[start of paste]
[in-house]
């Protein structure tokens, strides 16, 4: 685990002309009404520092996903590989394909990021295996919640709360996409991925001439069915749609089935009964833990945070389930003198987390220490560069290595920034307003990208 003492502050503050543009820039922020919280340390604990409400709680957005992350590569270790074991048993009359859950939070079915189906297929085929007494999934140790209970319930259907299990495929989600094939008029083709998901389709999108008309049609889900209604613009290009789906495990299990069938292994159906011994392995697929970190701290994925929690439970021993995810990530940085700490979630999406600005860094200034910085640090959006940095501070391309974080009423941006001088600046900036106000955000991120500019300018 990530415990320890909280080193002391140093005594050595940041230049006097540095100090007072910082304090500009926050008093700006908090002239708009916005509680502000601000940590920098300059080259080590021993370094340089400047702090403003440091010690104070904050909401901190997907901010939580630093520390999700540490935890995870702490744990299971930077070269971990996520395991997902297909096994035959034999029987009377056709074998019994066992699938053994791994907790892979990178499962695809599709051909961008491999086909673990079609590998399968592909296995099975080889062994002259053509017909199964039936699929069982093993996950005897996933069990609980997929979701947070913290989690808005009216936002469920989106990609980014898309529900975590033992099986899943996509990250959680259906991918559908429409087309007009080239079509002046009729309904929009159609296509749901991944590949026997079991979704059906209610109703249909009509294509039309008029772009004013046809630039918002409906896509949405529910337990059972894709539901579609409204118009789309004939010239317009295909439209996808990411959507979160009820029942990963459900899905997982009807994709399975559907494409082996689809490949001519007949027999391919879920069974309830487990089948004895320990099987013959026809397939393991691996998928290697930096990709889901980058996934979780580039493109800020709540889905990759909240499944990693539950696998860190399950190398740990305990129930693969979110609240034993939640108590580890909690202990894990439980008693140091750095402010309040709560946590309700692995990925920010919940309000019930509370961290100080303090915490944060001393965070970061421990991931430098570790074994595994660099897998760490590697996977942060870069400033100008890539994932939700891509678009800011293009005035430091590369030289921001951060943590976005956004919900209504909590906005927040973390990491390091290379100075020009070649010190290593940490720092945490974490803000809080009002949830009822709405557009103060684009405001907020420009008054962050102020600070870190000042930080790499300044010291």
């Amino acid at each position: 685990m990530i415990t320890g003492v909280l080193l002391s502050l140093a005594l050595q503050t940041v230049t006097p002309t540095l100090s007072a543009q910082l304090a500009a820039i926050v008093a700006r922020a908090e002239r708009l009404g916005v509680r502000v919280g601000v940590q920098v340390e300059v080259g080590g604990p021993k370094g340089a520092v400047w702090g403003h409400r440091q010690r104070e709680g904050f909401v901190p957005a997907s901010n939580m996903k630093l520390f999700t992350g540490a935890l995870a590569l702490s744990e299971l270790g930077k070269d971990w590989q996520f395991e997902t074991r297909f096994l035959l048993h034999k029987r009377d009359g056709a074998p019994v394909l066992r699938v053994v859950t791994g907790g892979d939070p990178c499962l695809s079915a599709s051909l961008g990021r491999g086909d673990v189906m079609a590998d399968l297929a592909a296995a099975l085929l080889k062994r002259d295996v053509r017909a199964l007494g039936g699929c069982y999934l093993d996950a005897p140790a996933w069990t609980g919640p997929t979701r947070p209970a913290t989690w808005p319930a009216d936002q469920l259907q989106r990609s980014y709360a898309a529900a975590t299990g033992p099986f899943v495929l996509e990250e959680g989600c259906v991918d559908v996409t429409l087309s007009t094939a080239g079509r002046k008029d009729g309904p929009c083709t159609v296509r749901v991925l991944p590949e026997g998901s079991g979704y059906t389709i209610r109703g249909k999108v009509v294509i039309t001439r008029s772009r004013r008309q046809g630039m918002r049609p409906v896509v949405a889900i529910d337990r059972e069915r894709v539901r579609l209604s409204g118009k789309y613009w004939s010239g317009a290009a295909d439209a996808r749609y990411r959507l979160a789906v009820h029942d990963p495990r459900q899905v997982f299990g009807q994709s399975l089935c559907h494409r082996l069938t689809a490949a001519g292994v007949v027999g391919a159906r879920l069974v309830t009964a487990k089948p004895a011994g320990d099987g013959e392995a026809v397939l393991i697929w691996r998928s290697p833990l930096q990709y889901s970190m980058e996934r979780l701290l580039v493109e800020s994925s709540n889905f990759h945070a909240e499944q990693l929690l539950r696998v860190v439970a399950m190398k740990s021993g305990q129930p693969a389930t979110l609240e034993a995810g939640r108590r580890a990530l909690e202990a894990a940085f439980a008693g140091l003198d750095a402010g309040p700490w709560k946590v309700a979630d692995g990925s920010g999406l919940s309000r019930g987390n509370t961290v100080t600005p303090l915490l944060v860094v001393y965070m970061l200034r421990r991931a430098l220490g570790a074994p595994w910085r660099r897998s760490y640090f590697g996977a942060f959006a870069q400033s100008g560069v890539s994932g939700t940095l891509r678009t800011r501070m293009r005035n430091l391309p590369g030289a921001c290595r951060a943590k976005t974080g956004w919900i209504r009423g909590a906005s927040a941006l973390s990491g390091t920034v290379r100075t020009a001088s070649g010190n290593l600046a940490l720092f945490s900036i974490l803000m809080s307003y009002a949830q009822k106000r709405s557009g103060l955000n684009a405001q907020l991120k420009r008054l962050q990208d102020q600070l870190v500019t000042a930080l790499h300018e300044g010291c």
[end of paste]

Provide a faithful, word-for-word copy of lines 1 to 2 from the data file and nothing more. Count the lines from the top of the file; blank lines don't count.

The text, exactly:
[in-house]
């Protein structure tokens, strides 16, 4: 685990002309009404520092996903590989394909990021295996919640709360996409991925001439069915749609089935009964833990945070389930003198987390220490560069290595920034307003990208 003492502050503050543009820039922020919280340390604990409400709680957005992350590569270790074991048993009359859950939070079915189906297929085929007494999934140790209970319930259907299990495929989600094939008029083709998901389709999108008309049609889900209604613009290009789906495990299990069938292994159906011994392995697929970190701290994925929690439970021993995810990530940085700490979630999406600005860094200034910085640090959006940095501070391309974080009423941006001088600046900036106000955000991120500019300018 990530415990320890909280080193002391140093005594050595940041230049006097540095100090007072910082304090500009926050008093700006908090002239708009916005509680502000601000940590920098300059080259080590021993370094340089400047702090403003440091010690104070904050909401901190997907901010939580630093520390999700540490935890995870702490744990299971930077070269971990996520395991997902297909096994035959034999029987009377056709074998019994066992699938053994791994907790892979990178499962695809599709051909961008491999086909673990079609590998399968592909296995099975080889062994002259053509017909199964039936699929069982093993996950005897996933069990609980997929979701947070913290989690808005009216936002469920989106990609980014898309529900975590033992099986899943996509990250959680259906991918559908429409087309007009080239079509002046009729309904929009159609296509749901991944590949026997079991979704059906209610109703249909009509294509039309008029772009004013046809630039918002409906896509949405529910337990059972894709539901579609409204118009789309004939010239317009295909439209996808990411959507979160009820029942990963459900899905997982009807994709399975559907494409082996689809490949001519007949027999391919879920069974309830487990089948004895320990099987013959026809397939393991691996998928290697930096990709889901980058996934979780580039493109800020709540889905990759909240499944990693539950696998860190399950190398740990305990129930693969979110609240034993939640108590580890909690202990894990439980008693140091750095402010309040709560946590309700692995990925920010919940309000019930509370961290100080303090915490944060001393965070970061421990991931430098570790074994595994660099897998760490590697996977942060870069400033100008890539994932939700891509678009800011293009005035430091590369030289921001951060943590976005956004919900209504909590906005927040973390990491390091290379100075020009070649010190290593940490720092945490974490803000809080009002949830009822709405557009103060684009405001907020420009008054962050102020600070870190000042930080790499300044010291």